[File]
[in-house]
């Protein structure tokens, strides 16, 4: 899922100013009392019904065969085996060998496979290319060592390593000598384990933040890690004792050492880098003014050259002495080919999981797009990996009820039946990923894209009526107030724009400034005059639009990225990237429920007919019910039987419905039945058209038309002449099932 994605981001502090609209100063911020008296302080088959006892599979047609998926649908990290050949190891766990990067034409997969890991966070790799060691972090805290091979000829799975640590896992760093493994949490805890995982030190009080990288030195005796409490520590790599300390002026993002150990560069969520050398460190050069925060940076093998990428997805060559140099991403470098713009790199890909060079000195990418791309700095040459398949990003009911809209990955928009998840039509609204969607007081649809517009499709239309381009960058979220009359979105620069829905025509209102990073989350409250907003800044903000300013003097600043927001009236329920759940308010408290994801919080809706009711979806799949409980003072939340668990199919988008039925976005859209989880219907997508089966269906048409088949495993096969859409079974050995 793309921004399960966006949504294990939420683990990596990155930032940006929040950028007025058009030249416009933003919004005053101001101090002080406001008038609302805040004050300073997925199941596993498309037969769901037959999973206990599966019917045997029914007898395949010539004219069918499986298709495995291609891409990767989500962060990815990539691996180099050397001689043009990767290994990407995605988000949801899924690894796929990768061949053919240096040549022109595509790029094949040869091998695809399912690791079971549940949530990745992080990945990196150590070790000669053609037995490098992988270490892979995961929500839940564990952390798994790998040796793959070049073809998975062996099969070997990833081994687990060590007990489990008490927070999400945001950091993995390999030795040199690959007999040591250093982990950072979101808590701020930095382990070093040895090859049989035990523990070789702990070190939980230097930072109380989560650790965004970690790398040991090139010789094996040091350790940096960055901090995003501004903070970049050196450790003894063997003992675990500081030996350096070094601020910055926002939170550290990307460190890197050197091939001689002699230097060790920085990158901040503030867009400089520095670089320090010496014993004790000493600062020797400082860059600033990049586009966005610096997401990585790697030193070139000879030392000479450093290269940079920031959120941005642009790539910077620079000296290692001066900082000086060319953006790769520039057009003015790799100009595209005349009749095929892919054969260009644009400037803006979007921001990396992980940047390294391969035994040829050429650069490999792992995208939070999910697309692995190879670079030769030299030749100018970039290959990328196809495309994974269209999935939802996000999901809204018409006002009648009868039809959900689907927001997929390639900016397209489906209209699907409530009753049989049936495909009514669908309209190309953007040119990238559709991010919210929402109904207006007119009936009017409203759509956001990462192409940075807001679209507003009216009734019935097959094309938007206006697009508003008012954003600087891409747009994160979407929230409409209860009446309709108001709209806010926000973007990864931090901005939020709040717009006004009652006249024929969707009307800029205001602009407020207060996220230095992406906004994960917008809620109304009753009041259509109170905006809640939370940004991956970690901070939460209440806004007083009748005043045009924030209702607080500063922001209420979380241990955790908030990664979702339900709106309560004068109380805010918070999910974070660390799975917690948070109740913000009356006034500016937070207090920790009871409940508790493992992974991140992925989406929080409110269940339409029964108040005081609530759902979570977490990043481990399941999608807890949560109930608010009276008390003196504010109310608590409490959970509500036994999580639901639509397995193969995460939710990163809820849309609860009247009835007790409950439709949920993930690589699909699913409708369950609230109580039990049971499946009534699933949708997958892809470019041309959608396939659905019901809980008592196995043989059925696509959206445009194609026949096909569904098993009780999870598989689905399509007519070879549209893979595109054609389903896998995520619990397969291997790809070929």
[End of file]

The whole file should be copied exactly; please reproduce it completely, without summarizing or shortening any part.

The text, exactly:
[in-house]
């Protein structure tokens, strides 16, 4: 899922100013009392019904065969085996060998496979290319060592390593000598384990933040890690004792050492880098003014050259002495080919999981797009990996009820039946990923894209009526107030724009400034005059639009990225990237429920007919019910039987419905039945058209038309002449099932 994605981001502090609209100063911020008296302080088959006892599979047609998926649908990290050949190891766990990067034409997969890991966070790799060691972090805290091979000829799975640590896992760093493994949490805890995982030190009080990288030195005796409490520590790599300390002026993002150990560069969520050398460190050069925060940076093998990428997805060559140099991403470098713009790199890909060079000195990418791309700095040459398949990003009911809209990955928009998840039509609204969607007081649809517009499709239309381009960058979220009359979105620069829905025509209102990073989350409250907003800044903000300013003097600043927001009236329920759940308010408290994801919080809706009711979806799949409980003072939340668990199919988008039925976005859209989880219907997508089966269906048409088949495993096969859409079974050995 793309921004399960966006949504294990939420683990990596990155930032940006929040950028007025058009030249416009933003919004005053101001101090002080406001008038609302805040004050300073997925199941596993498309037969769901037959999973206990599966019917045997029914007898395949010539004219069918499986298709495995291609891409990767989500962060990815990539691996180099050397001689043009990767290994990407995605988000949801899924690894796929990768061949053919240096040549022109595509790029094949040869091998695809399912690791079971549940949530990745992080990945990196150590070790000669053609037995490098992988270490892979995961929500839940564990952390798994790998040796793959070049073809998975062996099969070997990833081994687990060590007990489990008490927070999400945001950091993995390999030795040199690959007999040591250093982990950072979101808590701020930095382990070093040895090859049989035990523990070789702990070190939980230097930072109380989560650790965004970690790398040991090139010789094996040091350790940096960055901090995003501004903070970049050196450790003894063997003992675990500081030996350096070094601020910055926002939170550290990307460190890197050197091939001689002699230097060790920085990158901040503030867009400089520095670089320090010496014993004790000493600062020797400082860059600033990049586009966005610096997401990585790697030193070139000879030392000479450093290269940079920031959120941005642009790539910077620079000296290692001066900082000086060319953006790769520039057009003015790799100009595209005349009749095929892919054969260009644009400037803006979007921001990396992980940047390294391969035994040829050429650069490999792992995208939070999910697309692995190879670079030769030299030749100018970039290959990328196809495309994974269209999935939802996000999901809204018409006002009648009868039809959900689907927001997929390639900016397209489906209209699907409530009753049989049936495909009514669908309209190309953007040119990238559709991010919210929402109904207006007119009936009017409203759509956001990462192409940075807001679209507003009216009734019935097959094309938007206006697009508003008012954003600087891409747009994160979407929230409409209860009446309709108001709209806010926000973007990864931090901005939020709040717009006004009652006249024929969707009307800029205001602009407020207060996220230095992406906004994960917008809620109304009753009041259509109170905006809640939370940004991956970690901070939460209440806004007083009748005043045009924030209702607080500063922001209420979380241990955790908030990664979702339900709106309560004068109380805010918070999910974070660390799975917690948070109740913000009356006034500016937070207090920790009871409940508790493992992974991140992925989406929080409110269940339409029964108040005081609530759902979570977490990043481990399941999608807890949560109930608010009276008390003196504010109310608590409490959970509500036994999580639901639509397995193969995460939710990163809820849309609860009247009835007790409950439709949920993930690589699909699913409708369950609230109580039990049971499946009534699933949708997958892809470019041309959608396939659905019901809980008592196995043989059925696509959206445009194609026949096909569904098993009780999870598989689905399509007519070879549209893979595109054609389903896998995520619990397969291997790809070929």